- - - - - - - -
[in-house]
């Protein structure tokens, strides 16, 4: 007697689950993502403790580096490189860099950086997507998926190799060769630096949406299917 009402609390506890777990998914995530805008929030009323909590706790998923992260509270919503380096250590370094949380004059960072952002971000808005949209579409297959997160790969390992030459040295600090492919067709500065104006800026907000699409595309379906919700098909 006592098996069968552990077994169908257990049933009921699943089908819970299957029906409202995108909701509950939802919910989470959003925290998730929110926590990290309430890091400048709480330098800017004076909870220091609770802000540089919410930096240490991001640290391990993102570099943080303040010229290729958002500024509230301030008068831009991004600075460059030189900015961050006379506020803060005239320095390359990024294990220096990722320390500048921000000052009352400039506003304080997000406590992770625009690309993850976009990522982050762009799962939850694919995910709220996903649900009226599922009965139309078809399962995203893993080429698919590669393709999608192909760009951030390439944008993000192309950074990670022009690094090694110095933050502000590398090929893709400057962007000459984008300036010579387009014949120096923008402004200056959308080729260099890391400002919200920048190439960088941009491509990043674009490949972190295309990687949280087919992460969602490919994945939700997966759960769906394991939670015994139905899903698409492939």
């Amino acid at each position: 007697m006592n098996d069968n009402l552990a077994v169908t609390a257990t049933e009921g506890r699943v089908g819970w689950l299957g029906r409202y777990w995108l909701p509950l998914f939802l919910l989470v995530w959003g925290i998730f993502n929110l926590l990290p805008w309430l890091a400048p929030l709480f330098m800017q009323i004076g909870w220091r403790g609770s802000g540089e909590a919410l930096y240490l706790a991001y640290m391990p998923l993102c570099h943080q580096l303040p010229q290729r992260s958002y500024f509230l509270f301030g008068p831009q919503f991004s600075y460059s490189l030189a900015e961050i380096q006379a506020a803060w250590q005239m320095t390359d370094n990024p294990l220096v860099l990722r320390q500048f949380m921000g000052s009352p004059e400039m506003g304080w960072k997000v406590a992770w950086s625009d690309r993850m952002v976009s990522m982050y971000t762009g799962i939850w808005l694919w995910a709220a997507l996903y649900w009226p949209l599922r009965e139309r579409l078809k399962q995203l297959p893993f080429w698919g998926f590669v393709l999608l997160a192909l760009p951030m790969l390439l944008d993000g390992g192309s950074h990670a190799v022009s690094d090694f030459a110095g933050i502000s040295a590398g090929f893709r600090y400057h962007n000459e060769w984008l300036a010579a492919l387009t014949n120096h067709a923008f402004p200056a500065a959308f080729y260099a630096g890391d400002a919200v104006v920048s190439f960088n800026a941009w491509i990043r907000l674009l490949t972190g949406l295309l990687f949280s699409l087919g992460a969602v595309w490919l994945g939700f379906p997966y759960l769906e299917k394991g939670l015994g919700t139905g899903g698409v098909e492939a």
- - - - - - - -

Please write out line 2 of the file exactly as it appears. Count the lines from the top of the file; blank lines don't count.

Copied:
């Protein structure tokens, strides 16, 4: 007697689950993502403790580096490189860099950086997507998926190799060769630096949406299917 009402609390506890777990998914995530805008929030009323909590706790998923992260509270919503380096250590370094949380004059960072952002971000808005949209579409297959997160790969390992030459040295600090492919067709500065104006800026907000699409595309379906919700098909 006592098996069968552990077994169908257990049933009921699943089908819970299957029906409202995108909701509950939802919910989470959003925290998730929110926590990290309430890091400048709480330098800017004076909870220091609770802000540089919410930096240490991001640290391990993102570099943080303040010229290729958002500024509230301030008068831009991004600075460059030189900015961050006379506020803060005239320095390359990024294990220096990722320390500048921000000052009352400039506003304080997000406590992770625009690309993850976009990522982050762009799962939850694919995910709220996903649900009226599922009965139309078809399962995203893993080429698919590669393709999608192909760009951030390439944008993000192309950074990670022009690094090694110095933050502000590398090929893709400057962007000459984008300036010579387009014949120096923008402004200056959308080729260099890391400002919200920048190439960088941009491509990043674009490949972190295309990687949280087919992460969602490919994945939700997966759960769906394991939670015994139905899903698409492939």